6. Folks, I'm a horrible person again. Perhaps I just need a little prompting to do some good. I'm part of a local-needs-style Facebook group, and the admin of the group are actually to the point of trying to make it a proper non-profit. Every year they try to do a Christmas drive. You know, the usual, gather up families in need, get 'em a few things. This year, I actually have a bit of money I could sponsor a family with. But every time I come close to volunteering in this group... I just can't. The past two years have had disasters. Since it's Facebook and not yet a proper organization, there's no real way to vet anyone. So you're getting all manner of choosing beggars and those looking to stock up on all the gifts. I still may sponsor a family for Christmas, but not through there. I suppose, like a GoFundme or whatever, I can't trust it. Yet, does that make me uncharitable? If I were truly giving, it wouldn't matter what the actual needs were, right?
  7. I get how real estate is an investment, but I just can't get fully behind the idea of only seeing it that way (in some ways I want to blame this attitude for the some of the market issues). I don't necessarily like my house's value having risen. I still can't sell it and buy anything better.
  8. This is a good point. It could very likely that they don't have as much money as I might assume.
  9. This is definitely my biggest area of critique (after actual greediness). While I know not everyone has insurance or good insurance, insurance still is a common thing. So when I see seemingly wealthy people asking for money, I get suspicious. You seem like you could afford the insurance that would cover the majority of this crisis. What exactly are you going to do with these raised funds?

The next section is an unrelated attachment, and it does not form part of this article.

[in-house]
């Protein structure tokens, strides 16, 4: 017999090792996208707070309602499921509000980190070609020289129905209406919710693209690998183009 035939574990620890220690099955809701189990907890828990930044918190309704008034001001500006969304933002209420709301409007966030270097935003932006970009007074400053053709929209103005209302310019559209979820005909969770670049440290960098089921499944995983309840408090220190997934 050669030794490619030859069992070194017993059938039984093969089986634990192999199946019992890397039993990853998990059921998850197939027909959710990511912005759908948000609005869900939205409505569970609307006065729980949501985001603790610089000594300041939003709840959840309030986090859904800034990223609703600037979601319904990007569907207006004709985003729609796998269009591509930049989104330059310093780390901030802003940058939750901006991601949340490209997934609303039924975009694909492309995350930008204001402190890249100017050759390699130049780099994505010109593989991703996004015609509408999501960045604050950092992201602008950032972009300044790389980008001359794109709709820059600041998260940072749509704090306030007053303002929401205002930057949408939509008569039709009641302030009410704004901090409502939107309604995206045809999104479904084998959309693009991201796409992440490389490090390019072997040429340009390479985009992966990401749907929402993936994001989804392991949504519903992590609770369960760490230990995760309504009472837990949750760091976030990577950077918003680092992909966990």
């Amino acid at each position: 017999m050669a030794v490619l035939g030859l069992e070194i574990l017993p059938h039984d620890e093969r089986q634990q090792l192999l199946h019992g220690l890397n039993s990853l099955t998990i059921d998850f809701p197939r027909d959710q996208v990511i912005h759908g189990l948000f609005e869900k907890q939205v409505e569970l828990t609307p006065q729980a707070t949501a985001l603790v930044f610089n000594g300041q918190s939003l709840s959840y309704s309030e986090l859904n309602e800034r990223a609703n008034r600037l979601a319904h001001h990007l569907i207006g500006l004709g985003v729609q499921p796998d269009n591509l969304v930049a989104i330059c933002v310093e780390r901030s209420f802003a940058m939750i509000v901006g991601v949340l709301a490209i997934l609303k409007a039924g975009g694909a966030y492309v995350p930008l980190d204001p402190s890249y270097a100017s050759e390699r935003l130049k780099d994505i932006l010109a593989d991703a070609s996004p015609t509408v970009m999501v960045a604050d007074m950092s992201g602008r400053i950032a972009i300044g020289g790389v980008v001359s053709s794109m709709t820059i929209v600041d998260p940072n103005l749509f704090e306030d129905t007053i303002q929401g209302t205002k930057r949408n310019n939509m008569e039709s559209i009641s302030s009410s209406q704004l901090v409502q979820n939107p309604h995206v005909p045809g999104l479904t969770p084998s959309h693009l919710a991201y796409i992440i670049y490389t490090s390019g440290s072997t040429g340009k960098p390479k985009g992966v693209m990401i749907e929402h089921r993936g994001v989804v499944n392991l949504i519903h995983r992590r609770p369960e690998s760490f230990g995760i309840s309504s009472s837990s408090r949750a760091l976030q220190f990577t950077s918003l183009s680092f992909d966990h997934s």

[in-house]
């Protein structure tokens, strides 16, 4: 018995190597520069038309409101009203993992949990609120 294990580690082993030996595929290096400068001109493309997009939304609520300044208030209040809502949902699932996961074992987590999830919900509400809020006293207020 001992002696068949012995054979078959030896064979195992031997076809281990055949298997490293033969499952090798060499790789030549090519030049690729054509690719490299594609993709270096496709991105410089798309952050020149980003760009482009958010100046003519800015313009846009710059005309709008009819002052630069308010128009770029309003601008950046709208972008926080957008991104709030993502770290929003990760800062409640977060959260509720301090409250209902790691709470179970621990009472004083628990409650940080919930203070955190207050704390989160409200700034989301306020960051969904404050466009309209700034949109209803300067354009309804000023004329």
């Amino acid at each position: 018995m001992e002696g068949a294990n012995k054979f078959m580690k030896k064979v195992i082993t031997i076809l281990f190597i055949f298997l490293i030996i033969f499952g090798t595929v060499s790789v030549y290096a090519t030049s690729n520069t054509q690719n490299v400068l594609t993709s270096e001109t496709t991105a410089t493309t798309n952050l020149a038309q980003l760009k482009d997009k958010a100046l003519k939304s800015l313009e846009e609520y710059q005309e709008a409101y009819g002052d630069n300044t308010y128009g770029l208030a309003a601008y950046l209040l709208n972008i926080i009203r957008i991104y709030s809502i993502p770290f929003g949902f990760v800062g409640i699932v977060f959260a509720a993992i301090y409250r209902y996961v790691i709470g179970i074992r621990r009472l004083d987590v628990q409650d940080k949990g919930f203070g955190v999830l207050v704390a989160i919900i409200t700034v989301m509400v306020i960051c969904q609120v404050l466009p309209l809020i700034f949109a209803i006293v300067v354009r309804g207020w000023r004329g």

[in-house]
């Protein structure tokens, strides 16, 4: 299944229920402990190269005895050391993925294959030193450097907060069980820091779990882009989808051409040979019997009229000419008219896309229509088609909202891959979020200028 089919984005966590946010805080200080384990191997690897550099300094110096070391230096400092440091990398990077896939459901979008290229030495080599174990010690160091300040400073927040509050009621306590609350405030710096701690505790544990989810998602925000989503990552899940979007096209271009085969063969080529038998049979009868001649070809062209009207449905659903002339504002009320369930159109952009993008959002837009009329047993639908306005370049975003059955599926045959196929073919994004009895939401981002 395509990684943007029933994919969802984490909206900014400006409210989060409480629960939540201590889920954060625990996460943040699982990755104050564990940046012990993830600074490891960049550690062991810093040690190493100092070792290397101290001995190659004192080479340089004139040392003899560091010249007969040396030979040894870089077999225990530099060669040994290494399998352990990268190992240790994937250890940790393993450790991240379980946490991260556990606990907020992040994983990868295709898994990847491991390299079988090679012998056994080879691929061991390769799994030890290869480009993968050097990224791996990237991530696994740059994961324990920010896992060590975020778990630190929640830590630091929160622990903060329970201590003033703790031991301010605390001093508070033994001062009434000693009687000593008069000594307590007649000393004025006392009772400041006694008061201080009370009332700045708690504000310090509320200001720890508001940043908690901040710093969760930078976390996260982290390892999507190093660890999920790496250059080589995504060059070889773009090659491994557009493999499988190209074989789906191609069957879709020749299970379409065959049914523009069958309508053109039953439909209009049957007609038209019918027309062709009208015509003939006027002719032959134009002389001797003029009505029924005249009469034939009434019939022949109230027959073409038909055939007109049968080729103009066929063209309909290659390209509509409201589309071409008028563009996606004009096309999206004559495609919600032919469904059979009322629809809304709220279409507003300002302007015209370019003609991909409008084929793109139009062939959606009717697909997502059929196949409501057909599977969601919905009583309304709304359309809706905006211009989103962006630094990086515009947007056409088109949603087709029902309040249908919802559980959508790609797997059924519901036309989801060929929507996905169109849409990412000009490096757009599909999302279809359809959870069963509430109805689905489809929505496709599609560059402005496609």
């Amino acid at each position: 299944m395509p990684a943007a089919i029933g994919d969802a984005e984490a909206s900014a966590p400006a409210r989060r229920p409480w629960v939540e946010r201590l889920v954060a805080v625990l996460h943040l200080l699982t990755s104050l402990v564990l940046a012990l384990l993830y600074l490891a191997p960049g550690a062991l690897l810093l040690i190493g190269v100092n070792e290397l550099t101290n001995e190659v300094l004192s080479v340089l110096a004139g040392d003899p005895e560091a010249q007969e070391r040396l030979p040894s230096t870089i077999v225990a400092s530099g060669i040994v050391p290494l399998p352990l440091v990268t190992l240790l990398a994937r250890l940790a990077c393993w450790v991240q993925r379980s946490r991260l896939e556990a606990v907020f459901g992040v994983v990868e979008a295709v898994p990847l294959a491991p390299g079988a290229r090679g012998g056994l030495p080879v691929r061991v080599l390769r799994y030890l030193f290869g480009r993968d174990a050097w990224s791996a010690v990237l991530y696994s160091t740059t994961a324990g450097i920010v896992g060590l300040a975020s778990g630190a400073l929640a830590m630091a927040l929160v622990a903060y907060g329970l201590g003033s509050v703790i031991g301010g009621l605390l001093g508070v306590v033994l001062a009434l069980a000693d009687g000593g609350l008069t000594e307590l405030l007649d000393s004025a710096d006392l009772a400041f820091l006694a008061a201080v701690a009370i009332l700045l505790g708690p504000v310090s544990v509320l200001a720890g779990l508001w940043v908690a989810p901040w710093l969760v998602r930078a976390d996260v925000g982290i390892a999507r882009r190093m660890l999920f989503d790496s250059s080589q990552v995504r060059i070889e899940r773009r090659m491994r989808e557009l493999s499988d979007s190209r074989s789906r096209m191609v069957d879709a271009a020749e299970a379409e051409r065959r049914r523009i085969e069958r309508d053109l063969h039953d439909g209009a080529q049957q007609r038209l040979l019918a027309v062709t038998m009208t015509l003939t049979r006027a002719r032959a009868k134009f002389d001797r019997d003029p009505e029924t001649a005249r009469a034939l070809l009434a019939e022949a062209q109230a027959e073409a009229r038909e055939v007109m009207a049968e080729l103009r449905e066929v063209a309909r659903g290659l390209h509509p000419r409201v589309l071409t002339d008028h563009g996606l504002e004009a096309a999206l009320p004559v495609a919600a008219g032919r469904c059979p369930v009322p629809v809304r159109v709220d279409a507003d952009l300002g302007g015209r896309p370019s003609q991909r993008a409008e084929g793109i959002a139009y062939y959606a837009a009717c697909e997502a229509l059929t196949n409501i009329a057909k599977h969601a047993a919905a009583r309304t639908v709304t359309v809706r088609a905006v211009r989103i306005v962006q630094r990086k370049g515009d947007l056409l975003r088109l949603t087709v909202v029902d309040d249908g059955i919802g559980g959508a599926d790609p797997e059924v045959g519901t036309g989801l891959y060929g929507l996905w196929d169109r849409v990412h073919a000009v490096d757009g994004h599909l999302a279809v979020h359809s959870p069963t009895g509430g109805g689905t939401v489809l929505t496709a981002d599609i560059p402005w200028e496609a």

10. I've never actually used Twitter. So to a very high degree, I couldn't care less about it or what is said or can't be said on it. That said, a Facebook group I'm in is soon to archive itself as they switch to this style of forums. The group is fairly niche (parents of kids with various special/health needs) and does a lot of good. But, because of the nature of the group, it's not uncommon for "trigger words" to get flagged by Facebook. This is a group of parents asking for advice, not trying to be the bad guys. So I certainly appreciate the free speech angle.
  11. Advice requested in behalf of a parent. A relative has found themselves homeless, kicked out of their apartment. So they've approached my parents about staying with them a few days. Everyone including this relative's sibling (another state) are advising no, absolutely not. In short, homeless relative is the type that likely would not stay a mere few days. My parent is giving to a fault, but is dealing with a lot and doesn't need this in their plate. They brought up, though "What would Jesus do?"
  12. A definite wheat vs tares thing. Mind you, I don't want to excuse true policies under a terrible version of "spirit of the law", but it can be quite easy to do things that are good and right without being good and right. Those pondering and praying won't find room for excuses.
  13. Funnily enough, his schtick is scammer-baiting. I could see him one day moving into MLM baiting.
  14. Too late. My brother (admittedly an adult) fixed his roof and goes annually to Disney on his YouTube income. He's mentioned wanting to quit his day job but the wife nixed that.